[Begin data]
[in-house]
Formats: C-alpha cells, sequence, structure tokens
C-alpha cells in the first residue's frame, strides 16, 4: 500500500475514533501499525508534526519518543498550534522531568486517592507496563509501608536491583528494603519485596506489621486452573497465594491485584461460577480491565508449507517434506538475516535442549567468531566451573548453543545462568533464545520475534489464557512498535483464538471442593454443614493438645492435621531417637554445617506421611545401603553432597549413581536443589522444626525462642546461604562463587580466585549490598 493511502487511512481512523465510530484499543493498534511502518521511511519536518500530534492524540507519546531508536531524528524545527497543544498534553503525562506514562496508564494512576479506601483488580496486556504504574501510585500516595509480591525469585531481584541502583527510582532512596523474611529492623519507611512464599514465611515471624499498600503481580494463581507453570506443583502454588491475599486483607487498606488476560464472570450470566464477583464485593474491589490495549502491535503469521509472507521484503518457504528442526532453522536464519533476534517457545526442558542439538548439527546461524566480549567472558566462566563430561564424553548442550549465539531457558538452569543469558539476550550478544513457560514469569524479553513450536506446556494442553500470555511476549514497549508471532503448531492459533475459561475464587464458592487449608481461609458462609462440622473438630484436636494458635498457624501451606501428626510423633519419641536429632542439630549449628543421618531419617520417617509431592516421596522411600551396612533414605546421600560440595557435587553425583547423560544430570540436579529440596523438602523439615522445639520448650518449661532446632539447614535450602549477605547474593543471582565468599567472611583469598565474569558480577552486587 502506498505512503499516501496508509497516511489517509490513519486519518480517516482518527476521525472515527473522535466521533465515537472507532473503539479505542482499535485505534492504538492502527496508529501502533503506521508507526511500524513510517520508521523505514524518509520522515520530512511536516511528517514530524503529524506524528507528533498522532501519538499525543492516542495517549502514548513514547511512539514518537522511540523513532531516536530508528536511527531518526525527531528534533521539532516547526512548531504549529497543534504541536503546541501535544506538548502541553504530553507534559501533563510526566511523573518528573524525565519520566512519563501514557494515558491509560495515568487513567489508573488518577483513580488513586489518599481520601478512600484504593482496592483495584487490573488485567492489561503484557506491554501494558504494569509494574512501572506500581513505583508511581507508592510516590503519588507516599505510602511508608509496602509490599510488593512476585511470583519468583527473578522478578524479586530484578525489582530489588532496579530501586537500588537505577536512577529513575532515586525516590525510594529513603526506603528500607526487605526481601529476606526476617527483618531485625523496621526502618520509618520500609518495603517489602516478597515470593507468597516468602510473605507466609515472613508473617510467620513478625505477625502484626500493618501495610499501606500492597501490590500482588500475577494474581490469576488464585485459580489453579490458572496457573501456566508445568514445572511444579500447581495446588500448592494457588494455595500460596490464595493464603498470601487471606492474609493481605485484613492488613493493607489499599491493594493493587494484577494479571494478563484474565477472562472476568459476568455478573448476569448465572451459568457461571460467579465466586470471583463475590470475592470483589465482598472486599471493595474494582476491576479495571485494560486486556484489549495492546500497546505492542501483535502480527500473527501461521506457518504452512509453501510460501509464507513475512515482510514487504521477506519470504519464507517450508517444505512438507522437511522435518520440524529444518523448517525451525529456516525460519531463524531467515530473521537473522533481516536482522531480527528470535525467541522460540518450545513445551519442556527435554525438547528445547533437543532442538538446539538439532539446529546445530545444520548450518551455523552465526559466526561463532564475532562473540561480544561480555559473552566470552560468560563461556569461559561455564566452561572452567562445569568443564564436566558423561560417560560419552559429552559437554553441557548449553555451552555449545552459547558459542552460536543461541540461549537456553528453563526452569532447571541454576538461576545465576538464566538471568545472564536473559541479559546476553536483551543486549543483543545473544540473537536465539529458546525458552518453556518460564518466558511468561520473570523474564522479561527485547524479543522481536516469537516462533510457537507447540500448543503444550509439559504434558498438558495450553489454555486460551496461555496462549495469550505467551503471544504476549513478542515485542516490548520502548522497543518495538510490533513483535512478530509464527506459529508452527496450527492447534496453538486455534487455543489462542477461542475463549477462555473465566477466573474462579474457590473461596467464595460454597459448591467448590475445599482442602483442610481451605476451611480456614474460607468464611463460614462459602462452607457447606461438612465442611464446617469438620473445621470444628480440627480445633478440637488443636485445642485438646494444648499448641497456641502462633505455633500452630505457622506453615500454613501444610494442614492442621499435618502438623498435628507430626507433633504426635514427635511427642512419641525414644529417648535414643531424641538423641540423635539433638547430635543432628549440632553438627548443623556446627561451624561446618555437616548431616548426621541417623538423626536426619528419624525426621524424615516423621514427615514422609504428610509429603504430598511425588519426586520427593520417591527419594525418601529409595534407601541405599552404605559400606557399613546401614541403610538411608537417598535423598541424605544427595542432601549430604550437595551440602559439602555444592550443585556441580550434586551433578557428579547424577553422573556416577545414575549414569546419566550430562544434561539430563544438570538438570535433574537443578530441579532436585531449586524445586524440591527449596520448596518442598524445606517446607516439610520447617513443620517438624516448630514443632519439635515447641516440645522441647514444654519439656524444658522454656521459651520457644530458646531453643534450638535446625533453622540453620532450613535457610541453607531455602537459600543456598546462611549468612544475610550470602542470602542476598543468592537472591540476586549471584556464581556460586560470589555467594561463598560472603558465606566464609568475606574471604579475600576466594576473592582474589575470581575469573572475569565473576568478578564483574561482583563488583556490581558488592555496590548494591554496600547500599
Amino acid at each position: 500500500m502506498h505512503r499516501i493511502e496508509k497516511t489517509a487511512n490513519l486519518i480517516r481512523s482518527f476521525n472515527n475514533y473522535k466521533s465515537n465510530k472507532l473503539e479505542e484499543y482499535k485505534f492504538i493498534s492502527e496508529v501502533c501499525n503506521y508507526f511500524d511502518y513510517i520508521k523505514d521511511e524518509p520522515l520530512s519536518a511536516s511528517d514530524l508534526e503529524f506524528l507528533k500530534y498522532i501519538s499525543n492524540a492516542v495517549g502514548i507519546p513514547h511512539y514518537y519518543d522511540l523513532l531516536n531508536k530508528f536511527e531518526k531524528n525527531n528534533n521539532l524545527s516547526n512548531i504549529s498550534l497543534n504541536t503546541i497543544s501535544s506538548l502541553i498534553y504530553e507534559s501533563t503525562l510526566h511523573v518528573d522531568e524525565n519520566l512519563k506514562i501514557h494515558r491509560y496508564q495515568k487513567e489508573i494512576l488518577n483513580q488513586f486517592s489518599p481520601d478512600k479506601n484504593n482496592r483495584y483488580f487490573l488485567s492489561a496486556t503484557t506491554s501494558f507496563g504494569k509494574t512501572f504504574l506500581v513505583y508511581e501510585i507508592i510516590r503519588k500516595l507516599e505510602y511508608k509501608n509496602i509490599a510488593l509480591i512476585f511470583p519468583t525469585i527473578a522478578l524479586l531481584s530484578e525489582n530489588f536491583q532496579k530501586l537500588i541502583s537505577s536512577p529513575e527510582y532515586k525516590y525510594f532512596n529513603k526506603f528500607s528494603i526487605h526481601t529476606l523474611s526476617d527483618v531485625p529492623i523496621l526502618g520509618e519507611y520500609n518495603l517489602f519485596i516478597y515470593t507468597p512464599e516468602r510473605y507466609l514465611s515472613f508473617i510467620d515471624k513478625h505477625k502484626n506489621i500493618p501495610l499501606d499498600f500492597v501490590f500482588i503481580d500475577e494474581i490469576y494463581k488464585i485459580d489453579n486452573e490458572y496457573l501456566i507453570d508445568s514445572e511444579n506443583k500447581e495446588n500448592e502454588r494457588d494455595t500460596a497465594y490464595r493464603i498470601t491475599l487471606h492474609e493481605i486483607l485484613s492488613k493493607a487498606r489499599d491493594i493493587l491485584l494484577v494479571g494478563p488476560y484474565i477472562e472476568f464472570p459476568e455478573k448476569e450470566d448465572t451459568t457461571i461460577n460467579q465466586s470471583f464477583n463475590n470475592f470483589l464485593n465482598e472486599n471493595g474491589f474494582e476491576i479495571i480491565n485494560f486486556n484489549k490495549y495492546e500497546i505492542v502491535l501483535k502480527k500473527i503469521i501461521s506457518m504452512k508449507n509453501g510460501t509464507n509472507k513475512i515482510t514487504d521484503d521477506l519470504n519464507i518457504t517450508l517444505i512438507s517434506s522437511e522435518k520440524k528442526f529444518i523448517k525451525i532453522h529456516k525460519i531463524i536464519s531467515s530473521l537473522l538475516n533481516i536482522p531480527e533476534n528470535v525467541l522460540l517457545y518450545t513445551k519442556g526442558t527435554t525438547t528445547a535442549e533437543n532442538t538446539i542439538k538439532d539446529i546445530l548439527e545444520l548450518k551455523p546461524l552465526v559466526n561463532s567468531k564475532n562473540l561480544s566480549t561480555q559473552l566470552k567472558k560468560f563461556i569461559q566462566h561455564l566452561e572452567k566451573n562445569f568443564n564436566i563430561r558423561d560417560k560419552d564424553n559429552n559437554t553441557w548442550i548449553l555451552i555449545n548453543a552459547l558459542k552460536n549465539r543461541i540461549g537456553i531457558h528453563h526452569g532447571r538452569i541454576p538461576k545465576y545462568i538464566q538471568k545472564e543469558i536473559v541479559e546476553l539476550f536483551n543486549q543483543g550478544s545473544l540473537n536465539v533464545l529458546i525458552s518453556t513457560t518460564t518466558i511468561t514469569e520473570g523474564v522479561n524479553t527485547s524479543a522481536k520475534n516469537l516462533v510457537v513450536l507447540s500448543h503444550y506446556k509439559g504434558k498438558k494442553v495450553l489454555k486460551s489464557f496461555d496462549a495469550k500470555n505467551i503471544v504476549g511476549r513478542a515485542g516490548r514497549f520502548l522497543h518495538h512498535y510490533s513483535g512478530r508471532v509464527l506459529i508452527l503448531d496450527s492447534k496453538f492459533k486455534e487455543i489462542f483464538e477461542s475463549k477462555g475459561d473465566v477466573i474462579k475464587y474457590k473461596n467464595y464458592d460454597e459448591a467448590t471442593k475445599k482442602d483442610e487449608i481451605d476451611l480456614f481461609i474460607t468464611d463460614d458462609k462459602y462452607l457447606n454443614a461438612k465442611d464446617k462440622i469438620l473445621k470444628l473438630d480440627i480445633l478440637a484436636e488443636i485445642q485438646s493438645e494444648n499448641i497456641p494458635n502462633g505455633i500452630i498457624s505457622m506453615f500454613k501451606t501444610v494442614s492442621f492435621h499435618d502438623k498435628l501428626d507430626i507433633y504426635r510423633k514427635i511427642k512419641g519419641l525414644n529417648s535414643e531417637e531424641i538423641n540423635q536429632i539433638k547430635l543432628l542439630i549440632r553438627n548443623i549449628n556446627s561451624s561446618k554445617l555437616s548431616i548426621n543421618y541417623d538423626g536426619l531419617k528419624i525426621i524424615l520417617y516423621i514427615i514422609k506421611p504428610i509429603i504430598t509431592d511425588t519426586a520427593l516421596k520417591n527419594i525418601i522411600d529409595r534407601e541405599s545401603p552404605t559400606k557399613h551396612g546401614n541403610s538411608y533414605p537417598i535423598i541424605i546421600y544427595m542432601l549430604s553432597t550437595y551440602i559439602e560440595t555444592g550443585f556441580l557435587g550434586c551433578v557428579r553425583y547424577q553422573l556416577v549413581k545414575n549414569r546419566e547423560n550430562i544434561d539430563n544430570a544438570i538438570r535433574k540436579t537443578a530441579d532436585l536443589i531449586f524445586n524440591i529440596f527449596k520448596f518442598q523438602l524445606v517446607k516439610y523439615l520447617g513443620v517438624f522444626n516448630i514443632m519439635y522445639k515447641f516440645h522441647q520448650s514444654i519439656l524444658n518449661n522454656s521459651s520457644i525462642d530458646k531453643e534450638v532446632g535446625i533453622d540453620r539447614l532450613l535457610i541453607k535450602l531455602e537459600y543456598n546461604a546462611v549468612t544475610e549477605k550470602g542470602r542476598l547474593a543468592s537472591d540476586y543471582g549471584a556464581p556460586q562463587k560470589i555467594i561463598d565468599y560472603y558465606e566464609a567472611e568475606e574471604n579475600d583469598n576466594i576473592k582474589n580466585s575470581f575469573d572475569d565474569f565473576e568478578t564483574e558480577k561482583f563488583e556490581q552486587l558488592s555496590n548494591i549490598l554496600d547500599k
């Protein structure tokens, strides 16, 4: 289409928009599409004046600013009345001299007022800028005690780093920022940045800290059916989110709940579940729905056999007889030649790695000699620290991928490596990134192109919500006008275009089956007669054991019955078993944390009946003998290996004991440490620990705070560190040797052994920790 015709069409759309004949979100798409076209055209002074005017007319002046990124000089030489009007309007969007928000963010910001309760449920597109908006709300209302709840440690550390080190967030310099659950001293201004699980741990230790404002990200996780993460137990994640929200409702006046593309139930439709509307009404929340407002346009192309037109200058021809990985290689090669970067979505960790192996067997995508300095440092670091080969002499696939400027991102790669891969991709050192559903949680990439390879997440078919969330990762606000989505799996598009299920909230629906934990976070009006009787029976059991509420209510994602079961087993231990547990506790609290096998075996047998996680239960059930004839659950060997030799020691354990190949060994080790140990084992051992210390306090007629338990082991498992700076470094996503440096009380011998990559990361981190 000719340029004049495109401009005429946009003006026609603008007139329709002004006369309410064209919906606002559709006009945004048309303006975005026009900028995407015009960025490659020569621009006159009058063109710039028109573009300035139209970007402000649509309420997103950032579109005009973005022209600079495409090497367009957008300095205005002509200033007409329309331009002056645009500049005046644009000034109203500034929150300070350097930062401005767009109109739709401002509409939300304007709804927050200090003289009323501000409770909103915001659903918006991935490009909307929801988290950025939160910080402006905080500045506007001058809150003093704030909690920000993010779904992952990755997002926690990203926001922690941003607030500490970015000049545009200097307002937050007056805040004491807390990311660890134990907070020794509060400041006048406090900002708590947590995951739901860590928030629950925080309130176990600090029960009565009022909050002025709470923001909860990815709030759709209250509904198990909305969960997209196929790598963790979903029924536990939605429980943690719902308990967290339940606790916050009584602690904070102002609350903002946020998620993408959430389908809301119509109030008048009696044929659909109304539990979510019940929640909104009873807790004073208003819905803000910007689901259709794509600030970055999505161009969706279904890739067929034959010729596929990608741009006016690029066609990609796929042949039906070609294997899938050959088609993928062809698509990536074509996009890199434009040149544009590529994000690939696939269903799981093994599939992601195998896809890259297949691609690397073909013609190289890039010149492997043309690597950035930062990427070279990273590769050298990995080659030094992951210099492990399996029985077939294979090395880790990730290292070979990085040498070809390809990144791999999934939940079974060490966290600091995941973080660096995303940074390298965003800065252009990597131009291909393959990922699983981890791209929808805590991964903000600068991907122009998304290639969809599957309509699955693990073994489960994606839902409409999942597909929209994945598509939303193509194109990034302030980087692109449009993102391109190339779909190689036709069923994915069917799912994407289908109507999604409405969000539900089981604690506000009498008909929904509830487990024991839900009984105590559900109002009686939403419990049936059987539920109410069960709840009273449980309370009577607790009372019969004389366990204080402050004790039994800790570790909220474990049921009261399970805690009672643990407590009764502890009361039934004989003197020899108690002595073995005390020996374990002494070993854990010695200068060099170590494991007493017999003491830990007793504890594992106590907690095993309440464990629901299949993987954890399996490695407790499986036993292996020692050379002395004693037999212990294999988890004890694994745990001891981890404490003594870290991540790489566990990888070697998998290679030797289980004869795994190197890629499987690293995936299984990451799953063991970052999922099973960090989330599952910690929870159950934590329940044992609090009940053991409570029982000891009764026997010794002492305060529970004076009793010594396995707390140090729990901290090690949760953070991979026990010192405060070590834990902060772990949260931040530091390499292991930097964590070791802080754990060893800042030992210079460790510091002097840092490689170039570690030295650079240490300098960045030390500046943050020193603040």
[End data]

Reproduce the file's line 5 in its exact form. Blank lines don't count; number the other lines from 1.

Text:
């Protein structure tokens, strides 16, 4: 289409928009599409004046600013009345001299007022800028005690780093920022940045800290059916989110709940579940729905056999007889030649790695000699620290991928490596990134192109919500006008275009089956007669054991019955078993944390009946003998290996004991440490620990705070560190040797052994920790 015709069409759309004949979100798409076209055209002074005017007319002046990124000089030489009007309007969007928000963010910001309760449920597109908006709300209302709840440690550390080190967030310099659950001293201004699980741990230790404002990200996780993460137990994640929200409702006046593309139930439709509307009404929340407002346009192309037109200058021809990985290689090669970067979505960790192996067997995508300095440092670091080969002499696939400027991102790669891969991709050192559903949680990439390879997440078919969330990762606000989505799996598009299920909230629906934990976070009006009787029976059991509420209510994602079961087993231990547990506790609290096998075996047998996680239960059930004839659950060997030799020691354990190949060994080790140990084992051992210390306090007629338990082991498992700076470094996503440096009380011998990559990361981190 000719340029004049495109401009005429946009003006026609603008007139329709002004006369309410064209919906606002559709006009945004048309303006975005026009900028995407015009960025490659020569621009006159009058063109710039028109573009300035139209970007402000649509309420997103950032579109005009973005022209600079495409090497367009957008300095205005002509200033007409329309331009002056645009500049005046644009000034109203500034929150300070350097930062401005767009109109739709401002509409939300304007709804927050200090003289009323501000409770909103915001659903918006991935490009909307929801988290950025939160910080402006905080500045506007001058809150003093704030909690920000993010779904992952990755997002926690990203926001922690941003607030500490970015000049545009200097307002937050007056805040004491807390990311660890134990907070020794509060400041006048406090900002708590947590995951739901860590928030629950925080309130176990600090029960009565009022909050002025709470923001909860990815709030759709209250509904198990909305969960997209196929790598963790979903029924536990939605429980943690719902308990967290339940606790916050009584602690904070102002609350903002946020998620993408959430389908809301119509109030008048009696044929659909109304539990979510019940929640909104009873807790004073208003819905803000910007689901259709794509600030970055999505161009969706279904890739067929034959010729596929990608741009006016690029066609990609796929042949039906070609294997899938050959088609993928062809698509990536074509996009890199434009040149544009590529994000690939696939269903799981093994599939992601195998896809890259297949691609690397073909013609190289890039010149492997043309690597950035930062990427070279990273590769050298990995080659030094992951210099492990399996029985077939294979090395880790990730290292070979990085040498070809390809990144791999999934939940079974060490966290600091995941973080660096995303940074390298965003800065252009990597131009291909393959990922699983981890791209929808805590991964903000600068991907122009998304290639969809599957309509699955693990073994489960994606839902409409999942597909929209994945598509939303193509194109990034302030980087692109449009993102391109190339779909190689036709069923994915069917799912994407289908109507999604409405969000539900089981604690506000009498008909929904509830487990024991839900009984105590559900109002009686939403419990049936059987539920109410069960709840009273449980309370009577607790009372019969004389366990204080402050004790039994800790570790909220474990049921009261399970805690009672643990407590009764502890009361039934004989003197020899108690002595073995005390020996374990002494070993854990010695200068060099170590494991007493017999003491830990007793504890594992106590907690095993309440464990629901299949993987954890399996490695407790499986036993292996020692050379002395004693037999212990294999988890004890694994745990001891981890404490003594870290991540790489566990990888070697998998290679030797289980004869795994190197890629499987690293995936299984990451799953063991970052999922099973960090989330599952910690929870159950934590329940044992609090009940053991409570029982000891009764026997010794002492305060529970004076009793010594396995707390140090729990901290090690949760953070991979026990010192405060070590834990902060772990949260931040530091390499292991930097964590070791802080754990060893800042030992210079460790510091002097840092490689170039570690030295650079240490300098960045030390500046943050020193603040």